Special permits approved for Knox automobile housing plan; with councilors concerned about local input, developer says delays could kill the project

The City Council approved special permits Monday for a housing development at the historic Knox automobile buildings following a discussion that included strong praise for the project as well as strong concerns about neighborhood input and the developer’s track record on hiring minority contractors.

The special permits for the 96-unit affordable housing complex, at two vacant buildings at 53 Wilbraham Road and 42 Waltham Ave., were approved by votes of 10-2 — but not before the developer warned that applications for state tax credits needed for the $54 million project would be in jeopardy if the vote was delayed. Several councilors proposed putting off approval.

Councilors including Kateri Walsh, Orlando Ramos and Sean Curran praised the project in the city’s Mason Square area, as well as developer Gordon Pulsifer’s history of bringing quality residential developments to Springfield. Pulsifer, president and CEO of Hanover-based First Resource Development Co., promised to meet with the neighborhood councils but urged the council not to delay the permits.

“Mr. Pulsifer has a proven record in the city of Springfield,” Walsh said in support of the permits. “Every neighborhood where he’s had a project, he has improved the neighborhood, he has improved the quality of life in the neighborhood, he’s offered employment. He’s also offered security. I think his reputation should speak for itself.”

The council first considered sending the matter to committee to give Pulsifer a chance to meet with the Old Hill and Upper Hill neighborhood councils, as requested by the presidents of both neighborhood organizations. The property is located at the junction of those two neighborhoods.

City officials said the lack of a prior meeting between the developer and neighborhood councils may have been an oversight, but was not a legal requirement for the special permits. Attempts to hold a remote meeting due to the COVID-19 pandemic resulted in delays.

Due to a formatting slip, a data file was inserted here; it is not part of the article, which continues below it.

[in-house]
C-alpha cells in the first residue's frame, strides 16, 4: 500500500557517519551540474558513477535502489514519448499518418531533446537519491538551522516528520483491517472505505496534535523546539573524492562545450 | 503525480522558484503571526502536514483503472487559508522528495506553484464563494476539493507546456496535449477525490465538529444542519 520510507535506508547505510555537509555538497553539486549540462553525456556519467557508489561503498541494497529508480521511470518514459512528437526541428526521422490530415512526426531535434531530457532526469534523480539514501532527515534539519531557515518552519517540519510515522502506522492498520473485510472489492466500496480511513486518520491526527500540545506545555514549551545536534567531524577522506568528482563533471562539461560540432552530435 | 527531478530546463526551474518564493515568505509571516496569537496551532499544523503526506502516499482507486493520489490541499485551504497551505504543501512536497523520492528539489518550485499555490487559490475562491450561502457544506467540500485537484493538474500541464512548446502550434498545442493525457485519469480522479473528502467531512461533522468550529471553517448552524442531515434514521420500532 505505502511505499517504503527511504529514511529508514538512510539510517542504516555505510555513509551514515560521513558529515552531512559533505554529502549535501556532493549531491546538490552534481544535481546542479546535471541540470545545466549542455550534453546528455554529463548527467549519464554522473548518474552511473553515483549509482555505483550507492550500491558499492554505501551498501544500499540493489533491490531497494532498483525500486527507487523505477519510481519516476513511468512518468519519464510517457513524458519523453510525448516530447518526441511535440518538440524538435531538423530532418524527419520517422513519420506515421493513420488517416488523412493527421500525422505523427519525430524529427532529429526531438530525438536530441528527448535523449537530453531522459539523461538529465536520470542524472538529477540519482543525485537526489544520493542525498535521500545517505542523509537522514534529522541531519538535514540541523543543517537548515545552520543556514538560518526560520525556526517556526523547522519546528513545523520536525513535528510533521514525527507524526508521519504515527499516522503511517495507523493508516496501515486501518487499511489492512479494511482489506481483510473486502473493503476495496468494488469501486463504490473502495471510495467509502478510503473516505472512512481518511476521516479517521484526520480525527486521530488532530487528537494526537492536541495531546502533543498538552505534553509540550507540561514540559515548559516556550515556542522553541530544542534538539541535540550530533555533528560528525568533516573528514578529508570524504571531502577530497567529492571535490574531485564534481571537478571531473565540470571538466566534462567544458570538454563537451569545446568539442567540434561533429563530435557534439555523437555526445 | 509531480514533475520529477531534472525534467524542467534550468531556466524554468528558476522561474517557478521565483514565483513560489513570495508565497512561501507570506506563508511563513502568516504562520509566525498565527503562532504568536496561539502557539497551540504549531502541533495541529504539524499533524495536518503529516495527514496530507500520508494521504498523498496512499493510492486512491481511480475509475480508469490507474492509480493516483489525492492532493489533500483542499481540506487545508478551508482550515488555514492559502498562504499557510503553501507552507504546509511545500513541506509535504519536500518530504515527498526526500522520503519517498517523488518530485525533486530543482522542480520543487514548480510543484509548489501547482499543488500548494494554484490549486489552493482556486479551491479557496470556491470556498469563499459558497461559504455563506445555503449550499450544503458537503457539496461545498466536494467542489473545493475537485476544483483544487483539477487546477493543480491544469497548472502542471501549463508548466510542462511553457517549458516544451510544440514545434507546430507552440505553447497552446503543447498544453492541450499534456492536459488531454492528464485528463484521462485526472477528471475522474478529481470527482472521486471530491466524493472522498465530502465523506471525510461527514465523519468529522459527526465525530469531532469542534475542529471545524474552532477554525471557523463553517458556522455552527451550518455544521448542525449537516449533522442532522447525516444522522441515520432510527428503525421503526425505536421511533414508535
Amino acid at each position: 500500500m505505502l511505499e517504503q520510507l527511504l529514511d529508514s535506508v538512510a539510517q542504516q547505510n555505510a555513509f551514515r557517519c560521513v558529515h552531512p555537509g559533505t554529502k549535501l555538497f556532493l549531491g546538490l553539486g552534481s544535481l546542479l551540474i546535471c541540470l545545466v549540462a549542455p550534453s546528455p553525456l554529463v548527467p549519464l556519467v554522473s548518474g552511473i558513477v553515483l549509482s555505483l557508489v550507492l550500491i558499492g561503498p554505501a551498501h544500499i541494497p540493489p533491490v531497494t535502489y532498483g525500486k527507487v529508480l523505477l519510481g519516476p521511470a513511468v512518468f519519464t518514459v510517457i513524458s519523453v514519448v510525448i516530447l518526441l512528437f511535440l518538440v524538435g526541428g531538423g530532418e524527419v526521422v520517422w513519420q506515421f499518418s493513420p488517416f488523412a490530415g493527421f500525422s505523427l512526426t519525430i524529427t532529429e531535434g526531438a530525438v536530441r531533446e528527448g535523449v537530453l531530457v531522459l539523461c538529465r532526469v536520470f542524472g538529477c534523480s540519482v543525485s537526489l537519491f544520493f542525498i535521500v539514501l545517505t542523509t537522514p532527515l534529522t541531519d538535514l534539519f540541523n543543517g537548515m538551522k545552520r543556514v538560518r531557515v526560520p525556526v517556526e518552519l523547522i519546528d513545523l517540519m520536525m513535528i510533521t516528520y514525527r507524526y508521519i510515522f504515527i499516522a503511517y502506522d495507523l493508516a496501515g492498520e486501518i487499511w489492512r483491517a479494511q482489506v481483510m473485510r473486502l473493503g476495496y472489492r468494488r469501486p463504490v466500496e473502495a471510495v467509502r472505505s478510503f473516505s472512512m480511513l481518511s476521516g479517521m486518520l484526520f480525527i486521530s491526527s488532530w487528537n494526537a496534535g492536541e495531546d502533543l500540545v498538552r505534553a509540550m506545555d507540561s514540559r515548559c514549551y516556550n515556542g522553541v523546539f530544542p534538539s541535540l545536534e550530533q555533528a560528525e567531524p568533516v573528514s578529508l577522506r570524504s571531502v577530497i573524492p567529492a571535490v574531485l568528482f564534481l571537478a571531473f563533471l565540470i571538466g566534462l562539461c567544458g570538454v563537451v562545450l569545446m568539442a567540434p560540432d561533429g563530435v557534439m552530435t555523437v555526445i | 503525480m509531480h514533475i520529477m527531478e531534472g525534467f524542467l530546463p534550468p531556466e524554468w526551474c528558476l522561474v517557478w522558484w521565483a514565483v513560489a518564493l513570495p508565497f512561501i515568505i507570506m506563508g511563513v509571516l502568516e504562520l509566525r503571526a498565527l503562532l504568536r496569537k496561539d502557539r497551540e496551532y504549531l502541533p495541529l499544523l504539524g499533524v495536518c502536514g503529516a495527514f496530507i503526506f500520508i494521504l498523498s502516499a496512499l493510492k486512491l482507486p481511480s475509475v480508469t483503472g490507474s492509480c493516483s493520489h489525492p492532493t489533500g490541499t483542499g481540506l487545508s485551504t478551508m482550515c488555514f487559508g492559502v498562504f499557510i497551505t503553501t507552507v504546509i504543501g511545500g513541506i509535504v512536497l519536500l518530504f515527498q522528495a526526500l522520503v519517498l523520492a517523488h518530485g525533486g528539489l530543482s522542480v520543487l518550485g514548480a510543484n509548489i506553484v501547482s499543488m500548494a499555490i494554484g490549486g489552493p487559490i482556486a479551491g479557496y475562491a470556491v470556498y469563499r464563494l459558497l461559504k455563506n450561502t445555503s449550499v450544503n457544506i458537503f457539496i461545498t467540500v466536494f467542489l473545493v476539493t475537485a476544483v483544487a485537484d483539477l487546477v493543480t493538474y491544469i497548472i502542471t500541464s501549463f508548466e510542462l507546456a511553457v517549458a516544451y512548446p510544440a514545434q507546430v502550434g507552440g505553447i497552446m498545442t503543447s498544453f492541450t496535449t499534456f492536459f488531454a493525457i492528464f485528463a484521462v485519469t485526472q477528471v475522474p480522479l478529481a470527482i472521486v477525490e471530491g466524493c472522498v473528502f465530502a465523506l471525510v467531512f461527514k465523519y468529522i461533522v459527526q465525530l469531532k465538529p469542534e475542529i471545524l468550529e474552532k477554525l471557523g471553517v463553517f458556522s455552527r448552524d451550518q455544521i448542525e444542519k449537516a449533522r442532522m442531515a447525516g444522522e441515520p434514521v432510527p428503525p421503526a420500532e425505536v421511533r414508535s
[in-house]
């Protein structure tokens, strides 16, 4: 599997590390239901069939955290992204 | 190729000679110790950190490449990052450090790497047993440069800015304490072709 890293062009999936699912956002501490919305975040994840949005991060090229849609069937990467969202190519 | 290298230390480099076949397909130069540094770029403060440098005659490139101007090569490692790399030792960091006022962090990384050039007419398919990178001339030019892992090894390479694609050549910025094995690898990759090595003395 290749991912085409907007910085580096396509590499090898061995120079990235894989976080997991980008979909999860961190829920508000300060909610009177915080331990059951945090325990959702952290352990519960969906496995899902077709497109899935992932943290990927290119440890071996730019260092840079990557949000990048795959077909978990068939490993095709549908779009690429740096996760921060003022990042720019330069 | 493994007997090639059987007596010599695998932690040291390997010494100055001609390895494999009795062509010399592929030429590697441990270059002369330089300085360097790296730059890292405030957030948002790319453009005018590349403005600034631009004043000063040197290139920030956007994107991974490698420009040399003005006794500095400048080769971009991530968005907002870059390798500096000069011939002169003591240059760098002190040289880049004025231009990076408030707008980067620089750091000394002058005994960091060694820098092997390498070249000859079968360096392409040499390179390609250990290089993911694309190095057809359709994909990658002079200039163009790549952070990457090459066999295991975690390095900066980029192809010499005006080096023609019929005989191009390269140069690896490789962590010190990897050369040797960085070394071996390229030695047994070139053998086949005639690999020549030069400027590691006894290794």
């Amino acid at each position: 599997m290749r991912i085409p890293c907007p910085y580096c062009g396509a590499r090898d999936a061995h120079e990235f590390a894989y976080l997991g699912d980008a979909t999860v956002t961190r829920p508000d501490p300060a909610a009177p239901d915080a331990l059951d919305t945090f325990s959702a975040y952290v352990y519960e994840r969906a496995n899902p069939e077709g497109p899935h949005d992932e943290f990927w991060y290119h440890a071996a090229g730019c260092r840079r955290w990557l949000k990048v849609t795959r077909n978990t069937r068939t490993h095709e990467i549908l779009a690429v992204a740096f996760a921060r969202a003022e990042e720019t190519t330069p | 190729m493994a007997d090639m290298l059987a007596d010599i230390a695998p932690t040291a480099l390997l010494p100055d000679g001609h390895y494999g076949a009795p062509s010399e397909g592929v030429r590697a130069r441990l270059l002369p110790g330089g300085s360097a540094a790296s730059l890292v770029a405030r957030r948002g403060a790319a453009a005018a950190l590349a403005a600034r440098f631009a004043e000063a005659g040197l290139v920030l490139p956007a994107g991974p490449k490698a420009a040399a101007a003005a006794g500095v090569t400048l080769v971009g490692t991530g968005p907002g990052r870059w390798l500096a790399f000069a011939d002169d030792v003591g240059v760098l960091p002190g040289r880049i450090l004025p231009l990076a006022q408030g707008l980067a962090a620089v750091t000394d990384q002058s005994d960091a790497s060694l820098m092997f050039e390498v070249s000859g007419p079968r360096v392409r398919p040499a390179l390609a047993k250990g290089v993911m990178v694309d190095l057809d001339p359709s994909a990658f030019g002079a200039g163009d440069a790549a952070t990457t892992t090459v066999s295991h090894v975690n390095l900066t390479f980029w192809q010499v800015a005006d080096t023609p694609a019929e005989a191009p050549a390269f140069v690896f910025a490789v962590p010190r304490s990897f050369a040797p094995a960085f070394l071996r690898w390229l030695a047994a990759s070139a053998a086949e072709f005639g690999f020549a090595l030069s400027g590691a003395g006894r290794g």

Some councilors also raised concerns that the project’s proposed parking lot on Wilbraham Avenue would result in the demolition of three nearby houses and the displacement of those tenants.

Councilor Victor Davila said there was no apparent plan for residents being displaced by the project, and he voted against the special permits.

Pulsifer said he will confer with the owner of the homes planned for parking to discuss any assistance he can provide for relocation.

Councilor Justin Hurst also voted no, saying he was not satisfied with the developer’s track record in hiring local minority contractors for past projects in Springfield, including the former Mason Square fire station and Indian Motocycle Apartments.

Other councilors said Pulsifer did great work on those projects, which are in the immediate neighborhood of the Knox project.

Council President Marcus Williams took public comments via email, letters and one voice recording, and accepted live comments during a public speak-out before the meeting. He restricted live comments during the regular meeting under his set COVID-19 guidelines.

Councilor Tracye Whitfield voted for the project, but said she was extremely concerned about limits on neighborhood input. She cited both the lack of a meeting with neighborhood councils and the limits on pubic comment during the meeting. She questioned if the same restrictions would be enforced in a neighborhood such as East Forest Park.

“Inequity has been happening in the black and brown community for over 400 years and we all know it,” Whitfield said, adding: “Inequities have been happening throughout the history of America and yet the black and brown communities always have to give in and be submissive and accept it because it’s a great project.”

The minority community is “tired of not having a chance to be heard, just to be heard,” she said.

She was among five councilors asking for a delay on the vote until the next meeting in two weeks. A motion to send the issue to committee failed in a 5-7 vote.

Councilor Sean Curran opposed any delay, saying, “let’s take a vote for redevelopment, let’s take a vote for restoration of that old building and bring back a little bit of the history and the vibrancy that was once the hallmark of that building and street.”

Hurst said the council needs to work with Focus Springfield community television to figure out a way to allow live public testimony.

Pulsifer said there is strong competition for low income tax credits for affordable housing projects in Massachusetts, and any delay could cause the project to lose out on funds this year and beyond.

He said he has been working on projects in the neighborhoods for the past decade, and will work with residents to address concerns.